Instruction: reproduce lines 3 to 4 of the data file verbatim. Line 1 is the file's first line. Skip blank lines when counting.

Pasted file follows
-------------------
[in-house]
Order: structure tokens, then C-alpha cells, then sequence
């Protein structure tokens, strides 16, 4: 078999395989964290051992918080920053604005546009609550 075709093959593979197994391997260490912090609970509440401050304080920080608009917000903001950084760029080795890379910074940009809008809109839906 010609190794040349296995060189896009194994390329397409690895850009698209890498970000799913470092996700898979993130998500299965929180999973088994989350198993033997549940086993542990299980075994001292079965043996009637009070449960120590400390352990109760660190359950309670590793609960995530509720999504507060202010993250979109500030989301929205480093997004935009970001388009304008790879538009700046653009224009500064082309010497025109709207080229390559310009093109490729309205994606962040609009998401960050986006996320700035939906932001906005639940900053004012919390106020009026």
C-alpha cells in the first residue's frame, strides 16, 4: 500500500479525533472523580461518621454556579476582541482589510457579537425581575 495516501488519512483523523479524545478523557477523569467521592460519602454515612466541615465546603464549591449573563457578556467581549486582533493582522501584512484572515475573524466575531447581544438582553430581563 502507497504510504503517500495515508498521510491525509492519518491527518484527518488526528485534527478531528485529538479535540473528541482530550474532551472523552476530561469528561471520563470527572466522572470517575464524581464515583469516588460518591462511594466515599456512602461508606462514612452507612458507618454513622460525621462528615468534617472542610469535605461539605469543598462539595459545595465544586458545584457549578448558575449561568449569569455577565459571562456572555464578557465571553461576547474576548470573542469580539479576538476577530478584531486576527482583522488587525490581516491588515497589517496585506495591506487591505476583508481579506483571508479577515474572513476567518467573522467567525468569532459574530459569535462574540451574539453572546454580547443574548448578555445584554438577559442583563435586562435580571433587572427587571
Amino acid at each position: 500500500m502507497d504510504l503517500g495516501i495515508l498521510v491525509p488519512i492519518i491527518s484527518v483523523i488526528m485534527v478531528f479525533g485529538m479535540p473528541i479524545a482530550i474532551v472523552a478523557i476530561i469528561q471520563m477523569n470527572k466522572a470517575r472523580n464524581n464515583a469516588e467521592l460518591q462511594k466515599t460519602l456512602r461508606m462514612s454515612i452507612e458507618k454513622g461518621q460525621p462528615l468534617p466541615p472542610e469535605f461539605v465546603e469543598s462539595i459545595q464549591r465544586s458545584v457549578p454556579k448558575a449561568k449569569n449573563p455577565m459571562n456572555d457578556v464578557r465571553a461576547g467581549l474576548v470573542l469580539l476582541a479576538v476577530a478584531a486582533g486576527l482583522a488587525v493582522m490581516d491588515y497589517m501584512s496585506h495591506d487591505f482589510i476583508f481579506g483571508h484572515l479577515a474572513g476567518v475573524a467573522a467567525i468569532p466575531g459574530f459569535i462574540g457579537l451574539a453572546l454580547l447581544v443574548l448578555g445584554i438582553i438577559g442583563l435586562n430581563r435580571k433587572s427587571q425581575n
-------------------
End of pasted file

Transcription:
């Protein structure tokens, strides 16, 4: 078999395989964290051992918080920053604005546009609550 075709093959593979197994391997260490912090609970509440401050304080920080608009917000903001950084760029080795890379910074940009809008809109839906 010609190794040349296995060189896009194994390329397409690895850009698209890498970000799913470092996700898979993130998500299965929180999973088994989350198993033997549940086993542990299980075994001292079965043996009637009070449960120590400390352990109760660190359950309670590793609960995530509720999504507060202010993250979109500030989301929205480093997004935009970001388009304008790879538009700046653009224009500064082309010497025109709207080229390559310009093109490729309205994606962040609009998401960050986006996320700035939906932001906005639940900053004012919390106020009026």
C-alpha cells in the first residue's frame, strides 16, 4: 500500500479525533472523580461518621454556579476582541482589510457579537425581575 495516501488519512483523523479524545478523557477523569467521592460519602454515612466541615465546603464549591449573563457578556467581549486582533493582522501584512484572515475573524466575531447581544438582553430581563 502507497504510504503517500495515508498521510491525509492519518491527518484527518488526528485534527478531528485529538479535540473528541482530550474532551472523552476530561469528561471520563470527572466522572470517575464524581464515583469516588460518591462511594466515599456512602461508606462514612452507612458507618454513622460525621462528615468534617472542610469535605461539605469543598462539595459545595465544586458545584457549578448558575449561568449569569455577565459571562456572555464578557465571553461576547474576548470573542469580539479576538476577530478584531486576527482583522488587525490581516491588515497589517496585506495591506487591505476583508481579506483571508479577515474572513476567518467573522467567525468569532459574530459569535462574540451574539453572546454580547443574548448578555445584554438577559442583563435586562435580571433587572427587571